Oct 12 2021

Making Proteins with Plant Molecular Farming

As the world is contemplating ways to make its food production systems more efficient, productive, sustainable, and environmentally friendly, biotechnology is probably our best tool. I won’t argue it’s our only tool – there are many aspects of agriculture and they should all be leveraged to achieve our goals. I simply don’t think that we should take any tools off the table because of misguided philosophy, or worse, marketing narratives. The most pernicious such philosophy is the appeal to nature fallacy, where some arbitrary and vague sense of what is “natural” is used to argue (without or even against the evidence) that some options are better than others. We don’t really have this luxury anymore. We need to follow the science.

Essentially we should not fear genetic technology. Genetically modified and gene edited crops have proven to be entirely safe and can offer significant advantages in our quest for better agriculture. The technology has also proven useful in medicine and industry through the use of genetically modified microorganisms, like bacteria and yeast, for industrial scale production of certain proteins. Insulin is a great example, and is essential to modern treatment of diabetes. The cheese industry is mostly dependent on enzymes created with GMO organisms.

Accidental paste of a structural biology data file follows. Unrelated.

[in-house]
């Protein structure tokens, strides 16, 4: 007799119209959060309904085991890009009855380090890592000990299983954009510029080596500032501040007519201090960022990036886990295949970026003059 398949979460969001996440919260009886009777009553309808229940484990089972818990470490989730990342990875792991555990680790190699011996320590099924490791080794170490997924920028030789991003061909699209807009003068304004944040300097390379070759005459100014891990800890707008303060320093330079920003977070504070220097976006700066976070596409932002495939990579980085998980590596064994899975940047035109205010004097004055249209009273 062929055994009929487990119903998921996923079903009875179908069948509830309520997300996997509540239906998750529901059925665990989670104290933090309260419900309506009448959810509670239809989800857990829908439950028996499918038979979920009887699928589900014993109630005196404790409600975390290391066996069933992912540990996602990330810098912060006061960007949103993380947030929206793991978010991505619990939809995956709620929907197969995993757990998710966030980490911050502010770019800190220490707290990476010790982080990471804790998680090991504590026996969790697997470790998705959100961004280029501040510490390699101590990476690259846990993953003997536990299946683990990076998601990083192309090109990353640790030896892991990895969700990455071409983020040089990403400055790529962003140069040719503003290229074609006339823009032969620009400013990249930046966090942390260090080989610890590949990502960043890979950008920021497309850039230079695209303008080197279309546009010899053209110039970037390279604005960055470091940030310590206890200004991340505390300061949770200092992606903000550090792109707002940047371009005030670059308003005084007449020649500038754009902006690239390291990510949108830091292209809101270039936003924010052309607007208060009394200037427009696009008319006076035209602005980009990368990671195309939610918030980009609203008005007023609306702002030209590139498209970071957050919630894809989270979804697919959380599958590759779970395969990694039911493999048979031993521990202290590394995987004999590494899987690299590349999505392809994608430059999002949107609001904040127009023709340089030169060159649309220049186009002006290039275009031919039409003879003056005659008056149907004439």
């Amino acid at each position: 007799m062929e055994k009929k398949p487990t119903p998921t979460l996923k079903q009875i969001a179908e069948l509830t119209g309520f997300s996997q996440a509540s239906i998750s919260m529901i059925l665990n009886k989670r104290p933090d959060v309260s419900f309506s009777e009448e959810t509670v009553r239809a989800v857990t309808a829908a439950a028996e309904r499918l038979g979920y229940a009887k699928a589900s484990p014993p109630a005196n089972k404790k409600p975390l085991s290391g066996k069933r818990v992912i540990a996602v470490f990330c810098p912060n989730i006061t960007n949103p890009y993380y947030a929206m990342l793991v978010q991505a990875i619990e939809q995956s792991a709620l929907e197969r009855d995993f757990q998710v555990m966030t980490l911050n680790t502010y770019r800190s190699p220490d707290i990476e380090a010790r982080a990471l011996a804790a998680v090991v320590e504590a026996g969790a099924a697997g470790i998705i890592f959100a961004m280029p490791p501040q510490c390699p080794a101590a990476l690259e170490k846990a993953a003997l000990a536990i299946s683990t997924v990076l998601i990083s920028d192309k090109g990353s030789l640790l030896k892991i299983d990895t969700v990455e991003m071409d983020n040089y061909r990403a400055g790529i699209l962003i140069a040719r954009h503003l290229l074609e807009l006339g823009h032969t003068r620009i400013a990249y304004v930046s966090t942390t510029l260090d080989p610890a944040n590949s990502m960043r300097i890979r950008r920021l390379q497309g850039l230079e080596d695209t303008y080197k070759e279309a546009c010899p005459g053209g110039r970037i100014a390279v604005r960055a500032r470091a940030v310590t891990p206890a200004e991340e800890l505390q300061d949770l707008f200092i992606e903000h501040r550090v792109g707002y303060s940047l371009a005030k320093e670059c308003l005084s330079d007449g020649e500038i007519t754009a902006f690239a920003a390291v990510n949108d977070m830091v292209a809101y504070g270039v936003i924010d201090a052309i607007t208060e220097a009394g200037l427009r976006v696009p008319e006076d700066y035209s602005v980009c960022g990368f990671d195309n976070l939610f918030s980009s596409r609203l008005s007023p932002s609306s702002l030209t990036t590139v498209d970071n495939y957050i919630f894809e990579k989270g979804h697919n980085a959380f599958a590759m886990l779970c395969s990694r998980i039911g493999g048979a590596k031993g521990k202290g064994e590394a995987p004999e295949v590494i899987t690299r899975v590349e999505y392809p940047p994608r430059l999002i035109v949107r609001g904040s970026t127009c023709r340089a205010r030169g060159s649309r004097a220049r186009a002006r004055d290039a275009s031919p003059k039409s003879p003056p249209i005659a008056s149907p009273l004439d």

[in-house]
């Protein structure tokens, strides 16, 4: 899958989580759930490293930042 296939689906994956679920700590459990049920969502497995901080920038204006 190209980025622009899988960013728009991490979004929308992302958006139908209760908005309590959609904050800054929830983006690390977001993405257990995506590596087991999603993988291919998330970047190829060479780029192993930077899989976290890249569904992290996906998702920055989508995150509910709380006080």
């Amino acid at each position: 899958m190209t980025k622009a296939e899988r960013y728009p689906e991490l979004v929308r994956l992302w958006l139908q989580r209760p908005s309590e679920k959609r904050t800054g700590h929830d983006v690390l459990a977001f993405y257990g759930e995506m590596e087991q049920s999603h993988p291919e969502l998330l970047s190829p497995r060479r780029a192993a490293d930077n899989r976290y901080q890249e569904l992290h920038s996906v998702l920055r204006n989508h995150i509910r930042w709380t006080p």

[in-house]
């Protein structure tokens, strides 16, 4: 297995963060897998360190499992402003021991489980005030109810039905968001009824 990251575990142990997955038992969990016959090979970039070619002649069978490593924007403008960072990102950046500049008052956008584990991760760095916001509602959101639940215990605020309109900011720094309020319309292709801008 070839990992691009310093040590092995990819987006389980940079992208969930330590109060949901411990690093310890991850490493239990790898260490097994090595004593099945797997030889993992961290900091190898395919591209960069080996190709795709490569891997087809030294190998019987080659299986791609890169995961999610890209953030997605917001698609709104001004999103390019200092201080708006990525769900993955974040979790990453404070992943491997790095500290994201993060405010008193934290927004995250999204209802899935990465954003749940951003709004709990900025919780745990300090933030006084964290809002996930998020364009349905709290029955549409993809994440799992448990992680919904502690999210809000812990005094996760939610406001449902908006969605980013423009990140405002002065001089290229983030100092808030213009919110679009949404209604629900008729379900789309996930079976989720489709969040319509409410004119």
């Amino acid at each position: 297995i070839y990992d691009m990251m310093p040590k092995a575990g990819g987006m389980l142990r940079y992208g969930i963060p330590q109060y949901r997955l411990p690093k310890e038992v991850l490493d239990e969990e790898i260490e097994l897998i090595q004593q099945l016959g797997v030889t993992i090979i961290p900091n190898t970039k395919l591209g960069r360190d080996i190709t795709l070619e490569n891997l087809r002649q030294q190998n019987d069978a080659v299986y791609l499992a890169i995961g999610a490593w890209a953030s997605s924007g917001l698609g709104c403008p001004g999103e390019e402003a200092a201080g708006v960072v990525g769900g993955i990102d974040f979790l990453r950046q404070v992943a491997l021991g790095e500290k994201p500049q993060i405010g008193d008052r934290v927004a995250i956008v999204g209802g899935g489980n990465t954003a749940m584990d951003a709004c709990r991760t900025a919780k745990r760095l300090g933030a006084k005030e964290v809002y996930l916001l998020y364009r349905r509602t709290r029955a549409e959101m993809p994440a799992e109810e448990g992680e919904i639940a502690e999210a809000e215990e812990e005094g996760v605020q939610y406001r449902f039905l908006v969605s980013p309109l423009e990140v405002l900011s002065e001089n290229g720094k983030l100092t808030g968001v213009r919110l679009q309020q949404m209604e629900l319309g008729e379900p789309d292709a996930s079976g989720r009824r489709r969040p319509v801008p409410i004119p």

This, by the way, is often the “dirty little secret” of many legislative GMO initiatives. They usually include carve out exceptions for critical GMO applications. In Hawaii, perhaps the most anti-GMO state, their regulations exclude GMO papayas, because they saved the papaya industry from blight, and Hawaii apparently is not so dedicated to their anti-GMO bias that they would be willing to kill off a vital industry. Vermont passed the most aggressive GMO labeling law in the States, but made an exception for the cheese industry. These exceptions are good, but they show the hypocrisy in the anti-GMO crowd – “GMO’s are bad (except when we can’t live without them)”.

Well here is another GMO technology that perhaps soon we will not be able to live without – plant molecular farming. This is similar technology to the use of engineered bacteria or yeast to produce desired proteins, except that it uses plants. One platform being developed is barley. Researchers insert a gene for the desired protein into the DNA of barley, which then produces the protein in its seed. The protein can then be purified from the barley and put to use. The barley platform has several advantages.

First, most of the contaminants will be in the outer casing, which once removed leaves behind mostly the desired protein. This still has to be further purified, but the process can be cost-effective. Second, the seeds can be stored indefinitely, which helps create a stable and predictable supply line for industries relying on the protein. An third, the entire process is much less expensive than using bacteria or yeast, which require costly bioreactors.

Barley (and potentially other plants) can be efficient self-replicating biofactories. That is what mostly agriculture is – using crops as biofactories to produce edible products. We already use the same system to produce products for things other than eating, such as the cotton industry for creating textiles, or the biofuel industry. The barley platform is simply using genetic engineering to expand the possibilities.